Papa believed in heaven for most of his life. To be absent from the body meant present with the Lord, at least for the self-selected who believed Jesus was Messiah and shared an abhorrence for anything bearing even one whorl of Satan’s fingerprint—bare shoulders on females, movies with lust and words like goddamn, and the idea that maybe God, if there even was one, was not male, or Christian, or all that into damnation. I say most of his life because he experienced nothing the one time his body tried to die but was thwarted by a nurse unaware of his DNR order. He had drank some orange juice, accidentally supplying his failing organs with a surfeit of potassium, and simply fell asleep to the offbeat rhythm of his exhausted heart, waking to shouting, beeping, and a sense of being robbed by the nurse who might have been too late to meddle had she just stopped to tie her shoe before checking on him. Though I was tempted to ask if he believed his ticket to enter the pearly gates was still good when he confessed he was angry at being alive, I did not want to risk forcing him to say no. But Mama said he stopped reading his Bible and bitterly told her second daughter the only time he prayed without being coerced was for his children. He died less than two years after that practice run.
I ceased believing in heaven as it is traditionally understood by one raised in the home of a Southern Baptist preacher years before Papa moved from the known to the unknown, the here to the somewhere else. I am unable to imagine my father in some gold-washed realm above the sky, but perhaps this is because I know he is in my carpet cleaner. Bits of him anyway. A pinch of ashes funneled into a bottle of Diet Pepsi by my sister in our attempt to memorialize him without getting our hands gritty caused an eruption of soda, laughter, and specks of Papa in his favorite liquid to trail from the dining table through the kitchen to the sink where he was sent to the municipal water supply, too. And I occasionally visit him in the drive-thru at the McDonald’s where we dumped the ash-flattened soda into a flower bush before ordering a vanilla milkshake neither of us would drink despite how much he enjoyed them and how deeply we missed him. All is nonsense in love and grief.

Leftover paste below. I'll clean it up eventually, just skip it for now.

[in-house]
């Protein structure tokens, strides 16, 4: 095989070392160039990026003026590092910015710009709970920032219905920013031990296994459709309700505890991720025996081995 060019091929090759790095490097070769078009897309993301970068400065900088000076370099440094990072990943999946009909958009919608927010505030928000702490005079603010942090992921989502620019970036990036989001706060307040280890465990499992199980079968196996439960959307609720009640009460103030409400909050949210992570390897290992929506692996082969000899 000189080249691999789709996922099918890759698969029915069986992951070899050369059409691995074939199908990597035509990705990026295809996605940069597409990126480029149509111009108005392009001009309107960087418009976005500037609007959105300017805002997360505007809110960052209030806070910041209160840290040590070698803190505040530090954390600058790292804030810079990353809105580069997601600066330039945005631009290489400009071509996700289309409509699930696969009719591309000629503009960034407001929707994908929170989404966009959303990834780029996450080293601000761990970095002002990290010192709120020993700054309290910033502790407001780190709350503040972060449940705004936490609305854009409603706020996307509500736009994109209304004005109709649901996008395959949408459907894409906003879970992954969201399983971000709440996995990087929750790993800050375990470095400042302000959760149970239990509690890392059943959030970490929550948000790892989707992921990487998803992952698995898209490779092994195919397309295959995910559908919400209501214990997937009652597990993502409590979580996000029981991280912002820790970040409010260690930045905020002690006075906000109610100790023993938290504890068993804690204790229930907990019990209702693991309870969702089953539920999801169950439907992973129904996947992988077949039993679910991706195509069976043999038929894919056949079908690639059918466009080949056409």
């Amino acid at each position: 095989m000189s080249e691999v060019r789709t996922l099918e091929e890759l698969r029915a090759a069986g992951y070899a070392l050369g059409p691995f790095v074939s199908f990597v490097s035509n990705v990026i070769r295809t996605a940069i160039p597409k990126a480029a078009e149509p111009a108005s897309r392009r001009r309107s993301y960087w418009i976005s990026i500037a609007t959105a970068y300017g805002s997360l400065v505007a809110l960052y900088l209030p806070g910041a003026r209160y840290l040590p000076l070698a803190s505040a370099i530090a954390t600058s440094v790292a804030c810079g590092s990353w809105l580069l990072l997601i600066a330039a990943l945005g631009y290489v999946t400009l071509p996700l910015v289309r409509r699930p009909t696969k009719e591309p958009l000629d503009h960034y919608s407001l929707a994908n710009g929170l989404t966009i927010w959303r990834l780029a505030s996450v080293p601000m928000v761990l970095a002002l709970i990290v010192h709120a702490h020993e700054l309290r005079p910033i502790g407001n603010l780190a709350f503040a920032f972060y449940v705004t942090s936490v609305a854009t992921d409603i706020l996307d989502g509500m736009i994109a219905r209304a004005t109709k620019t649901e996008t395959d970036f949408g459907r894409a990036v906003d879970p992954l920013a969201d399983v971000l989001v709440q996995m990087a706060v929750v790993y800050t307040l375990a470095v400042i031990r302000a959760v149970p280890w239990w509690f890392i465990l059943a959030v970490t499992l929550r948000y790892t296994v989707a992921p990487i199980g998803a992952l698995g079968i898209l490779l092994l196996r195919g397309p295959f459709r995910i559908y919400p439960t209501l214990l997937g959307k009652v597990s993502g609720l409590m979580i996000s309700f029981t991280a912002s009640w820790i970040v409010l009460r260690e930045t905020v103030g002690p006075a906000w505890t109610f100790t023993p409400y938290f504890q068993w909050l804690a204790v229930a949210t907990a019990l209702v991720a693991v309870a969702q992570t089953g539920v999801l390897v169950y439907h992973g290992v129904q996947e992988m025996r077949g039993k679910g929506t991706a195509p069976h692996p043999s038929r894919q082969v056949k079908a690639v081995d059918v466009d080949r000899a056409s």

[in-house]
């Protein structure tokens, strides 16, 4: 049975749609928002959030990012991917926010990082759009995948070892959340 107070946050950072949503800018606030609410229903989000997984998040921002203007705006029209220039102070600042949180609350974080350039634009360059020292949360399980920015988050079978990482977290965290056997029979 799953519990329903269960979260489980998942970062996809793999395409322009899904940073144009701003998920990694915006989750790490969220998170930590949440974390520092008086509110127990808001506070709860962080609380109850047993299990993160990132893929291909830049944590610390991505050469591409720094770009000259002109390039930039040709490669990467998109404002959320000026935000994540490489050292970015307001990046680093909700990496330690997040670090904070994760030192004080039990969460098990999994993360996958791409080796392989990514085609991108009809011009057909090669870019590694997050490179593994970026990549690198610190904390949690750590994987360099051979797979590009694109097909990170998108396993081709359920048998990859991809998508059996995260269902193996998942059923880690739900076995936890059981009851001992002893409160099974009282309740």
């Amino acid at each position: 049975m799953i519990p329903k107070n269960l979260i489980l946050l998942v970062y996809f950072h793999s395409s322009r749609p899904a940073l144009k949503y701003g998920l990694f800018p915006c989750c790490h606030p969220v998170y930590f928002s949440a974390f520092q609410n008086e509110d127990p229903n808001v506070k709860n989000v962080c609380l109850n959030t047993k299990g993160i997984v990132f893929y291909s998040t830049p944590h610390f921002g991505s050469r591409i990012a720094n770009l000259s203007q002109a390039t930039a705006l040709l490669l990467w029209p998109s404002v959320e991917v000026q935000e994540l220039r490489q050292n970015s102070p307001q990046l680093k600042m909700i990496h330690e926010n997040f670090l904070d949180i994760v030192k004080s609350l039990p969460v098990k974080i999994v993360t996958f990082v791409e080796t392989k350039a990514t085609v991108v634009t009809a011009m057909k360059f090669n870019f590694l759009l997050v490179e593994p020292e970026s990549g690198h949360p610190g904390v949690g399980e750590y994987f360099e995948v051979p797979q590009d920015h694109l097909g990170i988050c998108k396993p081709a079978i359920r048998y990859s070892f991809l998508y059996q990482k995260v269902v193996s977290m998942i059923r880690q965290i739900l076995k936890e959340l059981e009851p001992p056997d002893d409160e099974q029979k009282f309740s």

Papa is also present at Clio corner in southern Iowa, some 930 miles from where he took his last breath, though he once thought he was going to die there, where my habit of taking corners too quickly began during a driving lesson. I weighted his dust with taco pizza from the place we sometimes went to after church in my high school years fifteen years previous and where the veil of mystery between living and dead parted and I felt him close again more than a year after I last kissed him goodbye. He endures in the roundness of my cheeks when I smile and the crinkle of my nose when I laugh, my affinity for philosophical debates and my inclination to secret certainty I am right no matter what I otherwise profess. My words take shape around his absence, a faint outline of all he was to me. And his laugh echoes in my ears while I watch Abbott and Costello.
He is in more places now than when confined to a body, but is he also in heaven? The hypotheses of what happens after the heart ends its song and the brain takes a bow are legion, and we each select whatever keeps us from vomiting in terror when we contemplate our own demise. I have chosen the notion that heaven and hell are not destinations, but how we are thought of by those still gifted with air in their lungs even as they forget daily what an absurdly brilliant privilege it is to be counted among the living. If that is the case, then what matters is not what Papa believed about God or life after death but what I believe about him.
I believe he was a man who wanted to be good and often was. I believe his love for his children was extravagant though doled out through fingers clenched with fear. I believe he did his best. I believe he loved his wife. I believe I was lucky to be his daughter. He is held in my memory, my breath, my words with love. Only love. Love, I believe, is heaven.
A penchant for eavesdropping and a need to complicate everything created a writing career for Leah Senona. She is fortunate enough to live in Landrum, SC with her family and as many animals as she can sneak into the house. She can be found online on Facebook and Instagram.